The Importance of Political Satire Shows

Jon Stewart, former host of the Daily Show  Source: Frank Micelotta

Whether it’s a video from John Oliver’s Last Week Tonight delving into why the obscenely racist act of whitewashing is still a thing or Jon Stewart recounting events in Congress through impersonations of Senator Mitch Mcconnell as an aging turtle, we all have watched a segment of a political satire show at one point in our lives. Considering that we live in a turbulent world regarding politics, it can be difficult to make sense of the general chaos that inhabits the current political landscape. For me, and many other young people political satire shows like the Daily Show and Last Week Tonight offers an engaging and humorous way to keep up to date with current events in a way that traditional news outlets like BBC and CNN can’t. In fact, according to a 2007 Pew Research Poll regarding what journalists the American public admires, Jon Stewart of the Daily Show tied with legitimate news anchors like Brian Williams and Anderson Cooper. All in all, it is clear that great value is placed on political satire shows, but what is the role of political satire shows in the lives of people who live outside of the United States?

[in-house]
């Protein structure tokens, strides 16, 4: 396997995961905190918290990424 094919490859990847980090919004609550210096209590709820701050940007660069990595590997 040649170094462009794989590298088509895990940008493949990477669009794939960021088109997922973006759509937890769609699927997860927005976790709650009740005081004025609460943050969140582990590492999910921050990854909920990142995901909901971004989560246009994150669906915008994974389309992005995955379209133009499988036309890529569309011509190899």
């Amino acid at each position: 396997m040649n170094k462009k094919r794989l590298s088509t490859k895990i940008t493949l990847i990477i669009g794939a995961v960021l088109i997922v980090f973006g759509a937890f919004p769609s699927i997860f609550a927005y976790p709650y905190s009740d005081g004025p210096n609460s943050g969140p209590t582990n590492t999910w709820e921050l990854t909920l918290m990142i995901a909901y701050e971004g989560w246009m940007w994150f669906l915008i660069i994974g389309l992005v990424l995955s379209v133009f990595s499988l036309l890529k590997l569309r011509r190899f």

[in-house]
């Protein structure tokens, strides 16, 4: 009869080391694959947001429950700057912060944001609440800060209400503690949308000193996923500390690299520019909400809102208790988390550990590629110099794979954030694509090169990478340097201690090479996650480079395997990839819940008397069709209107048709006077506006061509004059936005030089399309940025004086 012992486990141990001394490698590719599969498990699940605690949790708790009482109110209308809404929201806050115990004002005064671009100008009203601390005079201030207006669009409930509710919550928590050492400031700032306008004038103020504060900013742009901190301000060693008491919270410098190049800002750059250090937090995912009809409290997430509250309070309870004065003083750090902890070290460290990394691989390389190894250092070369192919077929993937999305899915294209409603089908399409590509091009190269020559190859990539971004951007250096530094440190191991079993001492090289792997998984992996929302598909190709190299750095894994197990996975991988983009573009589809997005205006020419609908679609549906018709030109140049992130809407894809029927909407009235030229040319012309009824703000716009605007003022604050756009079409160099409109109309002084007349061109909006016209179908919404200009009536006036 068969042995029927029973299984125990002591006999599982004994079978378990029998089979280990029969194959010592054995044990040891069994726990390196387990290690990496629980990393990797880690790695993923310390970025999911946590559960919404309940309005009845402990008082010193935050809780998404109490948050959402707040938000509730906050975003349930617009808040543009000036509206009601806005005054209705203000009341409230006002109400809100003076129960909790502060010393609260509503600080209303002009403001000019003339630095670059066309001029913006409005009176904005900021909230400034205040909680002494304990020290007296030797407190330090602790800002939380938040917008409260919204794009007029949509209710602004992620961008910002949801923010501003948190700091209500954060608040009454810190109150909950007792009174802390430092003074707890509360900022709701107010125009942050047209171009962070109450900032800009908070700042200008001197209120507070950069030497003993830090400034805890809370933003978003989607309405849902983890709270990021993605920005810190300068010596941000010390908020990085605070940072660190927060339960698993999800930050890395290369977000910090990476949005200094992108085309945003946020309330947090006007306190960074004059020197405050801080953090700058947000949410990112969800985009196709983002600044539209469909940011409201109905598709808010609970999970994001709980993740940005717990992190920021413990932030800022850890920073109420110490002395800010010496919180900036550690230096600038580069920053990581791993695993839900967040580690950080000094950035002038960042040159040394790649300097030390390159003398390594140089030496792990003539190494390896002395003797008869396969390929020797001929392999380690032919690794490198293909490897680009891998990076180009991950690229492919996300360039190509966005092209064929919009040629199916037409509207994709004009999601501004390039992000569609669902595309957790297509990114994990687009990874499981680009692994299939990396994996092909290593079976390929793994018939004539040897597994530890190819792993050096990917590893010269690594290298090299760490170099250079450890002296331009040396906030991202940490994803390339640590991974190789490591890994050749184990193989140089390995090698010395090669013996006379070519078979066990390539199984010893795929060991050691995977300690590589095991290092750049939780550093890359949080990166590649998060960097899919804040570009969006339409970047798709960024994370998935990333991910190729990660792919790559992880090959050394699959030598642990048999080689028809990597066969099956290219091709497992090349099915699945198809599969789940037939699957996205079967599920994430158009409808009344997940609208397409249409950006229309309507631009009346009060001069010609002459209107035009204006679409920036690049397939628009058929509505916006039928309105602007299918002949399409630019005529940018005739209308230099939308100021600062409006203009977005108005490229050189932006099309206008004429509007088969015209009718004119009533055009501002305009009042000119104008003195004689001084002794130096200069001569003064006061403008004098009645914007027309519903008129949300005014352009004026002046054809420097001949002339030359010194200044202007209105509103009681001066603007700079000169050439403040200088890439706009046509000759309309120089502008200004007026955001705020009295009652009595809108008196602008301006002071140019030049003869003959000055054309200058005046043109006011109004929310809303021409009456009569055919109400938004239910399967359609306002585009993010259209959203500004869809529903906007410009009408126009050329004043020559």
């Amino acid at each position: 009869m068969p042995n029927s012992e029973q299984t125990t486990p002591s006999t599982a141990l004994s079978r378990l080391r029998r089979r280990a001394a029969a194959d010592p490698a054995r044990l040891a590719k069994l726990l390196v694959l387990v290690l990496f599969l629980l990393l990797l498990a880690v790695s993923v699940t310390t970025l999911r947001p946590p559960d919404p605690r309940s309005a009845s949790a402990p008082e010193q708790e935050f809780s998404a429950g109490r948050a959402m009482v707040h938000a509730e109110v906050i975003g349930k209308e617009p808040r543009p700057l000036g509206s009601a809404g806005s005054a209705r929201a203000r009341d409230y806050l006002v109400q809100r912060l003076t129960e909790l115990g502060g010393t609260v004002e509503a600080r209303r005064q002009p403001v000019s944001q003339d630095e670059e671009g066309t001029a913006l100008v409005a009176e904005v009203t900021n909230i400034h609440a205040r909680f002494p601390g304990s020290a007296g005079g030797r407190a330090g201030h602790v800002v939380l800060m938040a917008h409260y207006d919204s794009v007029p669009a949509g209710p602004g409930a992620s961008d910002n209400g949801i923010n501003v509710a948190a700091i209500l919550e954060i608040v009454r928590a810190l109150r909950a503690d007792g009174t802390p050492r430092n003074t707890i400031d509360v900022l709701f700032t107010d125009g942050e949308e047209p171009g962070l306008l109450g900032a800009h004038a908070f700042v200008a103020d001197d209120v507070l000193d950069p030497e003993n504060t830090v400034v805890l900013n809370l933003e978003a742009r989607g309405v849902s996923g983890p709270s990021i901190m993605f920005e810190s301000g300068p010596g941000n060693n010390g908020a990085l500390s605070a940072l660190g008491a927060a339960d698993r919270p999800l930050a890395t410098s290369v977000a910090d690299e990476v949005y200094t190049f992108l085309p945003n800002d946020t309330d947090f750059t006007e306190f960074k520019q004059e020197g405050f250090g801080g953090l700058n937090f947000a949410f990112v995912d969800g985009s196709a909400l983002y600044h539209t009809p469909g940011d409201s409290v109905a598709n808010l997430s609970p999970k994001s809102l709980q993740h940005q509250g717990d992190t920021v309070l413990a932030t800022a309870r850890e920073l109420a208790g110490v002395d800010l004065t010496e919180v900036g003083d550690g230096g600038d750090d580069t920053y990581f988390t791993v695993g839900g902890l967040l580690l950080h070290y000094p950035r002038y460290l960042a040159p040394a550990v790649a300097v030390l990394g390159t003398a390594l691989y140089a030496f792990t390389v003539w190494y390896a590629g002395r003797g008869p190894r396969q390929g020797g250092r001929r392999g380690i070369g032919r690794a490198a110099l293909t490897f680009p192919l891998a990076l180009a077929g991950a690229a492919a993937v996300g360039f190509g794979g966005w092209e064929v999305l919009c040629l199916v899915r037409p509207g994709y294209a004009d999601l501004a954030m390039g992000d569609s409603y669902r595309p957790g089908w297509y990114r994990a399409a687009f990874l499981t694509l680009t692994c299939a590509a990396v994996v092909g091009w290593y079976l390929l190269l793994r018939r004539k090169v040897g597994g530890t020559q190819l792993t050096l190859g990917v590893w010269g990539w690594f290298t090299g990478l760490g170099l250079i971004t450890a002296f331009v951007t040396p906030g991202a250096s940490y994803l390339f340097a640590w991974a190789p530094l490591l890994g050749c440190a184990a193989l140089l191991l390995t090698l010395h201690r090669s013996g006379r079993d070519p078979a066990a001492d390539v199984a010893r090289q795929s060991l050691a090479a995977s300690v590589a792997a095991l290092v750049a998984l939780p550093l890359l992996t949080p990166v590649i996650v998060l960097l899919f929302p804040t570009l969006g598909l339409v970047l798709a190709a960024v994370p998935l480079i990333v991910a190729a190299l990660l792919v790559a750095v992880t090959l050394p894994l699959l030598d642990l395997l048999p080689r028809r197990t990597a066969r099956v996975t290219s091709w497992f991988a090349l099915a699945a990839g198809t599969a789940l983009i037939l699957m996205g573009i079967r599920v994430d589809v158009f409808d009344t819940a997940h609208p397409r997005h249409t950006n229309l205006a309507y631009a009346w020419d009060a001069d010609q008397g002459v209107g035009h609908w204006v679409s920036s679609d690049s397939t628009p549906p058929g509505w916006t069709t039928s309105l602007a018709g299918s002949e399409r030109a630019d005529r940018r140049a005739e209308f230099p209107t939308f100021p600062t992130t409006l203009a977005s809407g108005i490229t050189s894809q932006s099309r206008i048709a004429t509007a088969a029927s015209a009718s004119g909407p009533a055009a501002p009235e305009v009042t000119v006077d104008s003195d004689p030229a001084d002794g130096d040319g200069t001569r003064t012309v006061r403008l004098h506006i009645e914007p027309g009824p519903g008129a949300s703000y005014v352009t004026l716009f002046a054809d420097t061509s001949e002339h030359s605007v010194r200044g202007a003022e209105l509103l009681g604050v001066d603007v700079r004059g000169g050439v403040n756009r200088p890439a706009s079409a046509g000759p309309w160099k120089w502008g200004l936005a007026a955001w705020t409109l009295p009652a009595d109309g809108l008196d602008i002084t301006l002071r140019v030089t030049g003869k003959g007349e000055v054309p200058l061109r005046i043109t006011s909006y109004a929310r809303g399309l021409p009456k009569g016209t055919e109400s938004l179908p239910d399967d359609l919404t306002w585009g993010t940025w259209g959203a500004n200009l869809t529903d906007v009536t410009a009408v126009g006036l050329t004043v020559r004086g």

What is the role of political satire shows in the lives of people who live outside of the United States?

barack obama hope.jpg
Source: Shepard Fairey

Having moved from the United States at the age of 10, after being raised in the suburbs of Arizona for the entirety of my then decade-long life, my childhood is primarily constructed of a collection of fragments shaped by the turbulence of American society and politics. I still remember the first time I became aware of the American government during the 2008 presidential race of John Mccain and Barack Obama at the tender age of eight. Getting to experience such a monumental pinnacle in both American and world history in general as an American living in America provided a foundation for my continuing interest in the status of American politics and society.

Last Week Tonight    Source: Wiki Commons

While moving around has obviously provided me with insights and experiences that I would have never would have undergone if I still lived in the suburbs of Arizona, I feel as if there is a barrier between myself and American society, even though I do try my best to keep with current events. As faith would have it, in the summer before 8th grade, I stumbled upon a show called Last Week Tonight with John Oliver and instantly fell in love. It was exactly what was lacking in my life as an expat – a personalized connection with American politics and society. The more conversational tone of reporting that John Oliver provided made me feel as if I was engaging in a discussion about the United States- rather than blindly absorbing the flashy headlines and monotone reporting of traditional news outlets. Even if it was a staunchly British man informing me about the latest breaking news in the United States, I felt a more personalized collection to the United States- a feeling I had not felt in a very long time.